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EXPORT PORCELAIN FOR THE AMERICAN TRADE, 1785-1835,
shows how this highly coveted porcelain symbolizes the historical relationship
between China and the United States in the crucial decades following our Revolution.
The American adventure in China gave rise to a trade that made the young republic’s
first millionaires. More than 130 illustrations show the many ways that U.S.
buyers in effect imposed a real cultural imperialism on China by ordering wares
exclusively painted with American decorations. In return, the Chinese only
exported those porcelains deemed inadequate for the emperor and his court.
Both parties were happy with this lucrative arrangement.
WHAT CRITICS SAY:
“Mrs. Mudge has illustrated her text, the result
of exhaustive research among new manuscript resources, with more than
140 photographs of rare and beautiful old Chinese porcelain pieces from
family and other collections. A platter and tureen belonging to George
Washington is pictured in the frontispiece. The process by which Chinese
artisans created porcelain for the later 18th and early 19th century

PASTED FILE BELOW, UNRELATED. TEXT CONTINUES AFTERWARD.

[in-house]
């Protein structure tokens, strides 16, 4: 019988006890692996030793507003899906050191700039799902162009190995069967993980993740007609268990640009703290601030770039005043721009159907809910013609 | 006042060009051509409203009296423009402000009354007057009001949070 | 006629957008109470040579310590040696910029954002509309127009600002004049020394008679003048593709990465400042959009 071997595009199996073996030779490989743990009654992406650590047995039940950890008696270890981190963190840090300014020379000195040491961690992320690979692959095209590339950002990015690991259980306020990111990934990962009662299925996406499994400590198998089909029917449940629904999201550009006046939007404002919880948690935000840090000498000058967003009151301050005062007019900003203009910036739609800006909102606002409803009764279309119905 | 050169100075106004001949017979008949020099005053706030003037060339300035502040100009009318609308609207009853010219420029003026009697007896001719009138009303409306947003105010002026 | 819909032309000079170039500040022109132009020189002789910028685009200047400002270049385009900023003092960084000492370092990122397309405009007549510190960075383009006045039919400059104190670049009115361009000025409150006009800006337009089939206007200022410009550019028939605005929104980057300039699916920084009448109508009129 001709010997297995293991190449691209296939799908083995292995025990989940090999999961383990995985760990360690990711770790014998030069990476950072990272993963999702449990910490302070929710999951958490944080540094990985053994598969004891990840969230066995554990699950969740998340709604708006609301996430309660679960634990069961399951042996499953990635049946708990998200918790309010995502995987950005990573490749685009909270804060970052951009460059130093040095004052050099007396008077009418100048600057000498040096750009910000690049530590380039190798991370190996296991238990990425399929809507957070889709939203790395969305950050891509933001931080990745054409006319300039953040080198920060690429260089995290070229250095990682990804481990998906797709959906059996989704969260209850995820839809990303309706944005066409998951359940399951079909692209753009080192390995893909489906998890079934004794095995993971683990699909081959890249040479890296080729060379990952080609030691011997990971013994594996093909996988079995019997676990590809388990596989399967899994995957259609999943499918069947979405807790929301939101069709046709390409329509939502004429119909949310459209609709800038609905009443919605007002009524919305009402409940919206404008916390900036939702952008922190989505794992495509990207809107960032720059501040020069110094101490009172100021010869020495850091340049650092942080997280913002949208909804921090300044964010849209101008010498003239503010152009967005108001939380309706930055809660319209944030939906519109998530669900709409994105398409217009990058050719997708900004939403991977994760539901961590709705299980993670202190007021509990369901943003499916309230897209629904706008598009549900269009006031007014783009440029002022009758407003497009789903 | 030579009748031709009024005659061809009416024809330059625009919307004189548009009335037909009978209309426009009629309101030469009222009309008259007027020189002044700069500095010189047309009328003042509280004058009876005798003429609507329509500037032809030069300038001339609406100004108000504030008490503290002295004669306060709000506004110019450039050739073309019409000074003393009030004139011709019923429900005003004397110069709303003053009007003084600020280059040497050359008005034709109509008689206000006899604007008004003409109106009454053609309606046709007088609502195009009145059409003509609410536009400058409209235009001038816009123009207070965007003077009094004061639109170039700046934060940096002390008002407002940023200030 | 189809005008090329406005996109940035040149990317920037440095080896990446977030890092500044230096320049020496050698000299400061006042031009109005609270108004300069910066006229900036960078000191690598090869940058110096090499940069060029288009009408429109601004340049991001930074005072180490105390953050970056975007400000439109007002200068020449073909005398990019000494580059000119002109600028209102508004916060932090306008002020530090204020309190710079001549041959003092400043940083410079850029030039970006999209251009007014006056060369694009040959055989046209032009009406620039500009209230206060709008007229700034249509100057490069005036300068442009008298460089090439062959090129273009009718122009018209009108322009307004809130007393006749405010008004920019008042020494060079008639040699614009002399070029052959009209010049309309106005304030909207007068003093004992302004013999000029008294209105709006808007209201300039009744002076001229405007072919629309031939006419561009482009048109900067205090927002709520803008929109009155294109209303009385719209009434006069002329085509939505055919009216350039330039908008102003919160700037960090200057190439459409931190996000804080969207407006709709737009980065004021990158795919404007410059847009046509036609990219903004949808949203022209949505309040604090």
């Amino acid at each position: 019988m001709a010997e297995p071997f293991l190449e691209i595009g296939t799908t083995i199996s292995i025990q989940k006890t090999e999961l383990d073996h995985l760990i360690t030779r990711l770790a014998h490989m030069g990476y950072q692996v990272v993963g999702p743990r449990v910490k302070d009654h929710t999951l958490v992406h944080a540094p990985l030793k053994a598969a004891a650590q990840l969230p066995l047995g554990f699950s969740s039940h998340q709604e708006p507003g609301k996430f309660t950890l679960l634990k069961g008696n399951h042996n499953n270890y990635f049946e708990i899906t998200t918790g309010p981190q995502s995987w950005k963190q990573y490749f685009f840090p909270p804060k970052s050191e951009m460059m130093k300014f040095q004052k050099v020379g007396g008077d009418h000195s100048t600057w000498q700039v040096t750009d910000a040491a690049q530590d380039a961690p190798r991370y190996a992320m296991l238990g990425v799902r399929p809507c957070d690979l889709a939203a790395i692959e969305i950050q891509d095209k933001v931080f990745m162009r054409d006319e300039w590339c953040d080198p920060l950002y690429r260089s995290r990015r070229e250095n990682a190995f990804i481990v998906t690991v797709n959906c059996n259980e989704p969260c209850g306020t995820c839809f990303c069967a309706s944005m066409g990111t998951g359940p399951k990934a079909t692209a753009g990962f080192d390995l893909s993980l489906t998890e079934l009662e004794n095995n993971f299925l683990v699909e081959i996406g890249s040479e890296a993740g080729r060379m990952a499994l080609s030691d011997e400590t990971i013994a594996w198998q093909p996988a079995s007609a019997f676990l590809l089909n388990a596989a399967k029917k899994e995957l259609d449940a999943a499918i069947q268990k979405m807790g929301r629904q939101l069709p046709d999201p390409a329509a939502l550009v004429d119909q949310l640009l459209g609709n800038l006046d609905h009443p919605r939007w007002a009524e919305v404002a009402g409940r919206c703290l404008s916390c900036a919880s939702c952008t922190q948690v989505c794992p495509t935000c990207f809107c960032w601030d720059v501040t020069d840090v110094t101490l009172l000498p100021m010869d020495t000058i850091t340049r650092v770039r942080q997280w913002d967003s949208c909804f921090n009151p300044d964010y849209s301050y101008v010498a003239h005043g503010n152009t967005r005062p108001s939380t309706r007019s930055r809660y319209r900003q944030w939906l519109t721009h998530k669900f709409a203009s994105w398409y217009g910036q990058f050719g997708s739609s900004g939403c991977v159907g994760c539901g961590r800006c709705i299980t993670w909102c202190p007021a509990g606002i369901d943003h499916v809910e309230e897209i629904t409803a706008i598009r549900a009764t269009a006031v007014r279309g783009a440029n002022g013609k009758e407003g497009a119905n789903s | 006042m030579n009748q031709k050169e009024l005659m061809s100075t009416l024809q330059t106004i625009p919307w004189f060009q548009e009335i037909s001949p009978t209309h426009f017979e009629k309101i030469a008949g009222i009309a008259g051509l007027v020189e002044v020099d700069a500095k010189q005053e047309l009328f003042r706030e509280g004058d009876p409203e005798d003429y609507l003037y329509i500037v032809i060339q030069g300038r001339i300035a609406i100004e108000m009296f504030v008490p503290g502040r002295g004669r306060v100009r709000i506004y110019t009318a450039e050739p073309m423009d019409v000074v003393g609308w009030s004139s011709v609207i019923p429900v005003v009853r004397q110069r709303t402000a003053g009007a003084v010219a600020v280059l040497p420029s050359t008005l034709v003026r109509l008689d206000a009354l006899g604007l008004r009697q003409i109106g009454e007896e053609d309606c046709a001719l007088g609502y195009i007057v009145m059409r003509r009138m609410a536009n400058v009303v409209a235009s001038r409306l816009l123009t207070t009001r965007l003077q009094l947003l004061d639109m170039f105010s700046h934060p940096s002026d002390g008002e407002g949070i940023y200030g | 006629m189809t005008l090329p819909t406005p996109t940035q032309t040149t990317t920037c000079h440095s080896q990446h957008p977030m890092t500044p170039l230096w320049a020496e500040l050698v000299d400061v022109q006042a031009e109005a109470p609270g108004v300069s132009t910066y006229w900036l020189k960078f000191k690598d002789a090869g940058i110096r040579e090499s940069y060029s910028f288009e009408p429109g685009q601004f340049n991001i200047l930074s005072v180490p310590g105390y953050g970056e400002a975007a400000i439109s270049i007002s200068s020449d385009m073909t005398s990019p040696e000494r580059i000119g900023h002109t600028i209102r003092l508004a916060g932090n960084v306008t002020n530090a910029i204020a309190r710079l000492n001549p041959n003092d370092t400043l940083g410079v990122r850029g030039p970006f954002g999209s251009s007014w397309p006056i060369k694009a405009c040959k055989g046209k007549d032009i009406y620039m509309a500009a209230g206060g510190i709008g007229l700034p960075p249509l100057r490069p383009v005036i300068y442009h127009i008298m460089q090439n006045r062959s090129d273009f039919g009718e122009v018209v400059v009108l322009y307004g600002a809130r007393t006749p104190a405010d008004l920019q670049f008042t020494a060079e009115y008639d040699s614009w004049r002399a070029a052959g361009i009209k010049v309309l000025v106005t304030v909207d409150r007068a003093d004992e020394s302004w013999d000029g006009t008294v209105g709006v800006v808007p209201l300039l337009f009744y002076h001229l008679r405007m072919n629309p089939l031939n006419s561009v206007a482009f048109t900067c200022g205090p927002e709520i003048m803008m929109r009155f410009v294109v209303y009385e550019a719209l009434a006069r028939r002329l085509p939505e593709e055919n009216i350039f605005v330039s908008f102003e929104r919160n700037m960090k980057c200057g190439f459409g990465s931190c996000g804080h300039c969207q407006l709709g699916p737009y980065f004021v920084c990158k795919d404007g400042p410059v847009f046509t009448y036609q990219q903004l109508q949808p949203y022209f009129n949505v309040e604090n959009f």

American trade is described and illustrated by a rare series of Chinese
engravings. Step by step, one follows the process from the gathering
of raw materials to the packing and loading of the finished pieces onto
ships for delivery to Eastern ports. Mrs. Mudge linkes the exquisite
objects themselves to the history of the era and the cultural climate
of America in those days. ‘The first Americans who came to Canton
in 1784 had no knowledge of China’s long cultural heritage, and
they were puzzled by the haughtiness and aloofness of the Chinese officials
and by the vast amounts of red tape with which they surrounded the trading
activities.’ Later, the Americans ‘found many of the individual
Canton merchants to be cordial, cooperative and honest; and in time,
warm friendships developed among them as well as among the other foreign
[2nd edition, revised] The reasons for this book’s
uniqueness when it first appeared in 1962 still stand. It is the only
work that goes to fresh, primary shipping sources to tell the story of
the trade in export Chinese porcelain with America. The time of early
porcelain trade was one of adventure and high profit that in the present
normalization of relations with China may now be repeated.